T&D World Magazine

American Electric Power Automates Crew Callout to Shorten Outages

In September 2010, Columbus-based American Electric Power agreed to meet new standards for achieving shorter and fewer power outages in Ohio in the wake of lengthy outages stemming from the remnants of Hurricane Ike in 2008. To meet the new Ohio standards and improve outage response time in other states where the company operates, AEP is deploying strategies such as tree-trimming and more sophisticated meters as well as a newly purchased internet-based software system, made by ARCOS, Inc. The hosted system automatically locates and assembles utility repair crews after normal business hours.

“We’ve been studying how we can improve our service restoration for the past five years to improve reliability affecting CAIDI, or customer average interruption duration index,” said Jim Nowak, Emergency Restoration Planning Manager for AEP. “Conservatively speaking, we can achieve a five- to 10-minute reduction in CAIDI with the ARCOS System when calling out a four-person service crew for restoration work. When we have to call multiple people, multiple crews, the time savings will really add up.”

“When we benchmarked our system against our customers’ prior callout processes, we found ARCOS reduced outage interruption by a double-digit percentage,” said Mitchell McLeod, president and CEO of ARCOS, Inc.

According to Nowak, AEP will rely on ARCOS for callout primarily after business hours, although the system will also help AEP dispatchers track the status of crews during normal work hours to see who can take overtime in the event of an emergency.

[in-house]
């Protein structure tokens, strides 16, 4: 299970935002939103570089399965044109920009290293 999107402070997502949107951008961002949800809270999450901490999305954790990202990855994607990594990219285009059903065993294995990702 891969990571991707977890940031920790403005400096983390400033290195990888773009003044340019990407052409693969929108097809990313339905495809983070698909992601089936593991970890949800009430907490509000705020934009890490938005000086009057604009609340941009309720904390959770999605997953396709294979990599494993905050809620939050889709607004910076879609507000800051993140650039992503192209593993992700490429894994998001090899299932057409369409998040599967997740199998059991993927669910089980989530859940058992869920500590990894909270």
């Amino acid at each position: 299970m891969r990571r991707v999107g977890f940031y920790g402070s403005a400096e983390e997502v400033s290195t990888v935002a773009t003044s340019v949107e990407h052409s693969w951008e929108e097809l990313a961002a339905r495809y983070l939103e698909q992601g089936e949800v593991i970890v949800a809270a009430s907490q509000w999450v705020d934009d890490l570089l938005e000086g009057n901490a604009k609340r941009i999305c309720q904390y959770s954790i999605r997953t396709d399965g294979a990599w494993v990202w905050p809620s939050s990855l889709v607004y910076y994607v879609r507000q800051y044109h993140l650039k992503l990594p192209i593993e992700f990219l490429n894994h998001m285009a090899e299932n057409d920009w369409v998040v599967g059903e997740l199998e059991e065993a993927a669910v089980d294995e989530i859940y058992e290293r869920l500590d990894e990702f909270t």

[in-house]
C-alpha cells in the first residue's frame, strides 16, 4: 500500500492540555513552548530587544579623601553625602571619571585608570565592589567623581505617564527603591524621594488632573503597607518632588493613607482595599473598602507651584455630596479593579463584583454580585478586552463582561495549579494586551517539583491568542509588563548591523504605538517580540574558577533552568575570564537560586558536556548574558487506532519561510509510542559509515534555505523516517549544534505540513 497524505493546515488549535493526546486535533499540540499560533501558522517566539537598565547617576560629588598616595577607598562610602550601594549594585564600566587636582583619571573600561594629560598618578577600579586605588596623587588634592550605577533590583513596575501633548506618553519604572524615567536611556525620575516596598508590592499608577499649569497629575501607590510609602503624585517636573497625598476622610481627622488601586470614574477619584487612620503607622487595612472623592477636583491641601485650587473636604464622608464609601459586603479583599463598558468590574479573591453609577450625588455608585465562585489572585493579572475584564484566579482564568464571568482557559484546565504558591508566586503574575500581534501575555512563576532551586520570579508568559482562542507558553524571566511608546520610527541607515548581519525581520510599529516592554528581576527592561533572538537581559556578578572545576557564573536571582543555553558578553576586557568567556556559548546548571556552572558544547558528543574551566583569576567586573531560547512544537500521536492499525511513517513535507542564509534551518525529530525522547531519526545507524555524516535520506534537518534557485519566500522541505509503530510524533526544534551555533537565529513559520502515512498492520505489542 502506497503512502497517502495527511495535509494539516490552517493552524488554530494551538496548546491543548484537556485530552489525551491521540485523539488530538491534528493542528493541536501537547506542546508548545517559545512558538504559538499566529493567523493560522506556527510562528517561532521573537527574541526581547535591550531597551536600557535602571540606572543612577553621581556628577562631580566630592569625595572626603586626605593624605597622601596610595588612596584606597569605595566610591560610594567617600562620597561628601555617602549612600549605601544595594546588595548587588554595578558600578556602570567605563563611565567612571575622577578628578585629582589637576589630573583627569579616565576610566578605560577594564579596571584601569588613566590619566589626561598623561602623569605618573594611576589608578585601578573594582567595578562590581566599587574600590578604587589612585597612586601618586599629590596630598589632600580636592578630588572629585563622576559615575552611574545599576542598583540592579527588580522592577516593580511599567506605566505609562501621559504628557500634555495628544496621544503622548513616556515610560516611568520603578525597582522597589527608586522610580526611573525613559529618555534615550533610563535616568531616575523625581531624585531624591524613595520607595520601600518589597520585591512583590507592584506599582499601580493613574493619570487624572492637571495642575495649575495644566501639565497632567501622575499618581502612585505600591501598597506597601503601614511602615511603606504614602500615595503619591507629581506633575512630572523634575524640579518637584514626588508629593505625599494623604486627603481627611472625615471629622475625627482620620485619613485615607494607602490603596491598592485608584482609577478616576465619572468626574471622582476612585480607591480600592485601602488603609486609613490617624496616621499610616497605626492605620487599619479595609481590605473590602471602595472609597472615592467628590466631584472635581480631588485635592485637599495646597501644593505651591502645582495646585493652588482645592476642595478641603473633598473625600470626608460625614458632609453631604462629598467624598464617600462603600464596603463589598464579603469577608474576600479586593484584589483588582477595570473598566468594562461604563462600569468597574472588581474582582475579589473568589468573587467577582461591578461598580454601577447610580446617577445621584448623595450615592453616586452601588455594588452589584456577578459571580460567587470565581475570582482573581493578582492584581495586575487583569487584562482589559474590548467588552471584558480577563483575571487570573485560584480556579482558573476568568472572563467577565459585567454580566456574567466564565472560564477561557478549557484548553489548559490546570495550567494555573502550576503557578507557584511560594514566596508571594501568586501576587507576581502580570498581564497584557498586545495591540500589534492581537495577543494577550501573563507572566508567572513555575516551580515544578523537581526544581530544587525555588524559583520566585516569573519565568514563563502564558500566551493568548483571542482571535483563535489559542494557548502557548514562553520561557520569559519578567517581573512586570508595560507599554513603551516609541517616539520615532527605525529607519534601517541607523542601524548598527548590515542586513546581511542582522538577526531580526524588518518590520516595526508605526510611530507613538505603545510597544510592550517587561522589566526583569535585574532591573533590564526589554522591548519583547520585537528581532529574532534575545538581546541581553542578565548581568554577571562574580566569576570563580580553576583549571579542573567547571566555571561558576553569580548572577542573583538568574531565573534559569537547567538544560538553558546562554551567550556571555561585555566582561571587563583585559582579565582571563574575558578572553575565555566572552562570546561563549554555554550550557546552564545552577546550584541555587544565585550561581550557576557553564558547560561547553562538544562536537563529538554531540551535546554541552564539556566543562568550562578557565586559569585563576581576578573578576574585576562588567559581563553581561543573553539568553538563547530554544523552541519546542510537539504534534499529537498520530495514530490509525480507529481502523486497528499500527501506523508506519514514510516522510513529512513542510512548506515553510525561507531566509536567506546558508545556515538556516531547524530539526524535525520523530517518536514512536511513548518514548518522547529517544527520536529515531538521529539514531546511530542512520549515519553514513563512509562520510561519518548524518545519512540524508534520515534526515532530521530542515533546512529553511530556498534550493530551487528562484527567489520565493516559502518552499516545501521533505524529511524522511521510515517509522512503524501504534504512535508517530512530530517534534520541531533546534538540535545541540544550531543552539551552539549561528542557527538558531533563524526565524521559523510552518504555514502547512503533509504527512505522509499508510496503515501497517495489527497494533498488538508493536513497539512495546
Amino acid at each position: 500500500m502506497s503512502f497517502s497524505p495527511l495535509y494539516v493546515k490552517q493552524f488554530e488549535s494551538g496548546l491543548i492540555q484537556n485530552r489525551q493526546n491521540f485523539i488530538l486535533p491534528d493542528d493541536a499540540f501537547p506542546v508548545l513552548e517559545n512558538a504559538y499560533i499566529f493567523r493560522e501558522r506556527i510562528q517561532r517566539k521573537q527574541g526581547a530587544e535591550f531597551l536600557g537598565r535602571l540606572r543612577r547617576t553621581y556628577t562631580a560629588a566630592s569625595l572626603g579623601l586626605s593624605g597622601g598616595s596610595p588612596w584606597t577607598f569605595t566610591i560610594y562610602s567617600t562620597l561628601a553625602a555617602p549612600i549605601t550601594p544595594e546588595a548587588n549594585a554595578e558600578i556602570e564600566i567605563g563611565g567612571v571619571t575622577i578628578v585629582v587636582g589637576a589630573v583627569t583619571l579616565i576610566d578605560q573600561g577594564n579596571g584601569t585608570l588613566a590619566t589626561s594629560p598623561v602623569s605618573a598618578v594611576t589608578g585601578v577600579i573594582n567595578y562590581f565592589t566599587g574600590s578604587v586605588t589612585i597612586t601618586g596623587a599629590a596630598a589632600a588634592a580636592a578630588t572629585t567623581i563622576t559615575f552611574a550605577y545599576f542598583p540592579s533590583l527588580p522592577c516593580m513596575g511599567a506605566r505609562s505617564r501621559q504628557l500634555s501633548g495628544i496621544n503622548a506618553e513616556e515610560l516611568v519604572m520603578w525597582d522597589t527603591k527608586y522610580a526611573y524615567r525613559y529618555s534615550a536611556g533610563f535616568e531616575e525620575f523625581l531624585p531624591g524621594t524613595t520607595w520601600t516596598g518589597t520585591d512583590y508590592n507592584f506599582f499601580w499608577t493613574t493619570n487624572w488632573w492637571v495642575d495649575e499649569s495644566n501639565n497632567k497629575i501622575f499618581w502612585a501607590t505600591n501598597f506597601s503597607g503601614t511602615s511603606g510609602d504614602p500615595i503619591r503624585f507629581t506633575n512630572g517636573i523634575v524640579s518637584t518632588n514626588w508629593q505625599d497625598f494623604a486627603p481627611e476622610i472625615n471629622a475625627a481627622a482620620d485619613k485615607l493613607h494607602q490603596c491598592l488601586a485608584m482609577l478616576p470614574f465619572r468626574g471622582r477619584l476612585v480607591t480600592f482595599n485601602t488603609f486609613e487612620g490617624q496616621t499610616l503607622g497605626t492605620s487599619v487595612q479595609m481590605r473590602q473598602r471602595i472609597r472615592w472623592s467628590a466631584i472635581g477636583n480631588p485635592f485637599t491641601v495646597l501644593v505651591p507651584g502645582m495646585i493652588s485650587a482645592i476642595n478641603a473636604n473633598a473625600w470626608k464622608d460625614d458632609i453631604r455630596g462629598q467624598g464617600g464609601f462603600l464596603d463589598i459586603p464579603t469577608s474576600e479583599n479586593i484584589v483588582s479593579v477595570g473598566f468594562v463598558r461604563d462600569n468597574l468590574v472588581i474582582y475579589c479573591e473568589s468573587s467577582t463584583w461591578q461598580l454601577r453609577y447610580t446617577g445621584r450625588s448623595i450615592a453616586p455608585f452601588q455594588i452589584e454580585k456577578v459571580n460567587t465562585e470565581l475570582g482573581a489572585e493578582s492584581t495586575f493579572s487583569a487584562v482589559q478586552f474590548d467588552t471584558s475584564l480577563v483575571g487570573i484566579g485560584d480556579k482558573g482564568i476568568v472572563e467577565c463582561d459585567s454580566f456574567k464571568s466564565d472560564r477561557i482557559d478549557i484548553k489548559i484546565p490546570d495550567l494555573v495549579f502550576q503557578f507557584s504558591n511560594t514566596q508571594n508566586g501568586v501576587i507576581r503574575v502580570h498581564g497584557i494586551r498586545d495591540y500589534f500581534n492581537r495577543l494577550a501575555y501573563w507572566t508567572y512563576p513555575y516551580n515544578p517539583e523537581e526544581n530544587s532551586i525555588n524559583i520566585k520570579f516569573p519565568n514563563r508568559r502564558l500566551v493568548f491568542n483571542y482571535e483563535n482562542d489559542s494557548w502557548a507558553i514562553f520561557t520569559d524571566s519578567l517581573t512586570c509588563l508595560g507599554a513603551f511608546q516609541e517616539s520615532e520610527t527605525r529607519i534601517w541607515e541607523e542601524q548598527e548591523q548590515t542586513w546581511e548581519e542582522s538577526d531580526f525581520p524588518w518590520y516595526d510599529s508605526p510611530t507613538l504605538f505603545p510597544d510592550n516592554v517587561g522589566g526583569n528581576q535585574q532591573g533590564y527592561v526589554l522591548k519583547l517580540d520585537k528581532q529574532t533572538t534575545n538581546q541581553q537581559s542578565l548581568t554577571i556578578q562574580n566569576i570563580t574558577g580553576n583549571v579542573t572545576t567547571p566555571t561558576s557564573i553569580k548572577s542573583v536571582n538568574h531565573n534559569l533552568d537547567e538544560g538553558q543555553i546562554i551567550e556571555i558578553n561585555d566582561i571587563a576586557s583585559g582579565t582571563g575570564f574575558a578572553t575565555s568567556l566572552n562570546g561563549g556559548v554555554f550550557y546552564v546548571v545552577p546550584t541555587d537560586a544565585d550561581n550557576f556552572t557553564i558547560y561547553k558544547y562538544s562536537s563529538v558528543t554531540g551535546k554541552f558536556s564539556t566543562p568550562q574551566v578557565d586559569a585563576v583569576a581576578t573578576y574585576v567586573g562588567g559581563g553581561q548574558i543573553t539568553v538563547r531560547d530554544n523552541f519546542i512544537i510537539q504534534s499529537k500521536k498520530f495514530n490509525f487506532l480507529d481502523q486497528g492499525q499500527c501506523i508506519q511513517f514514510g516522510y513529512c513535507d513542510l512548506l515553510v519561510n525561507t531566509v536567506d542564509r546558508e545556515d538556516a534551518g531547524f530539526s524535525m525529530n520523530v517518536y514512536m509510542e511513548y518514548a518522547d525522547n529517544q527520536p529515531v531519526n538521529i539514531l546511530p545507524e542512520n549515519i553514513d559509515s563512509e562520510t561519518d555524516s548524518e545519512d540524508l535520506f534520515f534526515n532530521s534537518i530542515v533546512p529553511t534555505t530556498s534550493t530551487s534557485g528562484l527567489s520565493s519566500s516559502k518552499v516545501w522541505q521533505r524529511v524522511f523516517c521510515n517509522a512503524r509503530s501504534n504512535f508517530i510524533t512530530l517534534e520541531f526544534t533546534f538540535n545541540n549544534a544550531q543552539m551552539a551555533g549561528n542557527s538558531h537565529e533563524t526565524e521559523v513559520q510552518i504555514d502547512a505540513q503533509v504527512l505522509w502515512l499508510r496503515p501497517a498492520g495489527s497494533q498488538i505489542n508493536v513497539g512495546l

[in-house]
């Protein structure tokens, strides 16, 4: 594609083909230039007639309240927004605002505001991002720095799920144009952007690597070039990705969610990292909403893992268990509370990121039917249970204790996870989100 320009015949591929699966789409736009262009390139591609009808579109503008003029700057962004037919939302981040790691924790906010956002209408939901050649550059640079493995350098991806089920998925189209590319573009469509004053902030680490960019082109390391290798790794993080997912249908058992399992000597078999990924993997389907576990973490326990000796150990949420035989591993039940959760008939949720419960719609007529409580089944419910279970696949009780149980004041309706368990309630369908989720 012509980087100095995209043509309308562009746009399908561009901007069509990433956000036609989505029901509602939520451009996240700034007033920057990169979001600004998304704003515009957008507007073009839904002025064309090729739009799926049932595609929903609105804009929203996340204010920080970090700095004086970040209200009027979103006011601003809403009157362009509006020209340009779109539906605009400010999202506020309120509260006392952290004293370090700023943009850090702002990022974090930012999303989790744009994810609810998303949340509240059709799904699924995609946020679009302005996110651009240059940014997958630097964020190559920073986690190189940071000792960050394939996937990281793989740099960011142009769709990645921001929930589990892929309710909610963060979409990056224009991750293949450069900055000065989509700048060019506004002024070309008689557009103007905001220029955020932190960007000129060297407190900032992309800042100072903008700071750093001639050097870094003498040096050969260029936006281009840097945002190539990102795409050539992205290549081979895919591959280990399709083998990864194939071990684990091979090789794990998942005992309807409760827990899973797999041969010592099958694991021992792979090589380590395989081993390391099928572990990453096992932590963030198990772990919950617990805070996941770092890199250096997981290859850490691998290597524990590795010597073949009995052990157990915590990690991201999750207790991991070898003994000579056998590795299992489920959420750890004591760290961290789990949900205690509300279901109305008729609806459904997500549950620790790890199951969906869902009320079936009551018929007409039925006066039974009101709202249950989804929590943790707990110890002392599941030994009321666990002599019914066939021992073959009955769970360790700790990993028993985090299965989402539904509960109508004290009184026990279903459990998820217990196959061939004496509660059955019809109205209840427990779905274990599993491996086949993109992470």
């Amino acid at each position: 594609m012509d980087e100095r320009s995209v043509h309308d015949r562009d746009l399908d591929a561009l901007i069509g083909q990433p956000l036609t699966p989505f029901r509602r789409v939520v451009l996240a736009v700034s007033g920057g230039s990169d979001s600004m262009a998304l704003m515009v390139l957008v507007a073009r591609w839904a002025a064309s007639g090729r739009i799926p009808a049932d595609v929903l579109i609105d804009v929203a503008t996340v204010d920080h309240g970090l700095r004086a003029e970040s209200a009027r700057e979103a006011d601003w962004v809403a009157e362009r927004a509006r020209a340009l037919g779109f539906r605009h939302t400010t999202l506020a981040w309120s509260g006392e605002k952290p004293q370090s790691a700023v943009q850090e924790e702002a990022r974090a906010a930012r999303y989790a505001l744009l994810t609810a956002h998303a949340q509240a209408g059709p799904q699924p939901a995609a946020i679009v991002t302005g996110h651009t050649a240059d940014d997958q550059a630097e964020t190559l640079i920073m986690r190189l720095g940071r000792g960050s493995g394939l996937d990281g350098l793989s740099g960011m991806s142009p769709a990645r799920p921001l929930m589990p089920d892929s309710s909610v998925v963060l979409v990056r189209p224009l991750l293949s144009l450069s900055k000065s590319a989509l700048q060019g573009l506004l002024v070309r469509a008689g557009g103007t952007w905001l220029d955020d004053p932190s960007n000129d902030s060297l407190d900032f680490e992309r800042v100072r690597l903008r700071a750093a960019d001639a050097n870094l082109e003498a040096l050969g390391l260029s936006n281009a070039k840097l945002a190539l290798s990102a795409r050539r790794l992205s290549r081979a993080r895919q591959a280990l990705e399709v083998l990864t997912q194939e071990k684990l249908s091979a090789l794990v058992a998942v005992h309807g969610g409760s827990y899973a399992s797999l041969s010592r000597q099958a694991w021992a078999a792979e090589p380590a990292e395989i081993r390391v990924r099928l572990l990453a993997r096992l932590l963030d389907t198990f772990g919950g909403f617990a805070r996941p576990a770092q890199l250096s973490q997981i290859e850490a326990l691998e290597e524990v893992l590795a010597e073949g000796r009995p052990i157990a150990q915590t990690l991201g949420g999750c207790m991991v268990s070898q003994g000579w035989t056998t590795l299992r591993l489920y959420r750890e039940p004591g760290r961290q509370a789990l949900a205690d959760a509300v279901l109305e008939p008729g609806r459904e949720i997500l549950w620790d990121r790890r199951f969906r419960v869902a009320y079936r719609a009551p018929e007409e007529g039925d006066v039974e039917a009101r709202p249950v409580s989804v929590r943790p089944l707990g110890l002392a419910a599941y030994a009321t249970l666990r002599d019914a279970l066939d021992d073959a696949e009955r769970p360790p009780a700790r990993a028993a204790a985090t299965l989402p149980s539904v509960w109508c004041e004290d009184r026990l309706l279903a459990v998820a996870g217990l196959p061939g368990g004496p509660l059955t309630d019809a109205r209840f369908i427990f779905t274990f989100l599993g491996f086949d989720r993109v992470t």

Once implemented, if a transformer blows or a utility pole gets knocked out, AEP dispatchers across 11 states and seven operating units can engage the ARCOS System to initiate a callout for a crew to restore power. The system automatically takes into account the availability status and call out rules for every worker as it assembles a crew. Nowak says, each of AEP’s seven operating companies are implementing the system within their own timeframe, but expect to see the software operational by this summer.

Even in instances where a single crew member is being called out, says Nowak, the software will save AEP dispatchers time recording the result of calls. Documenting the result of each call is part of a complex set of workforce rules and union agreements dictating not only which workers can be called but in what order. The ARCOS System manages that automatically.

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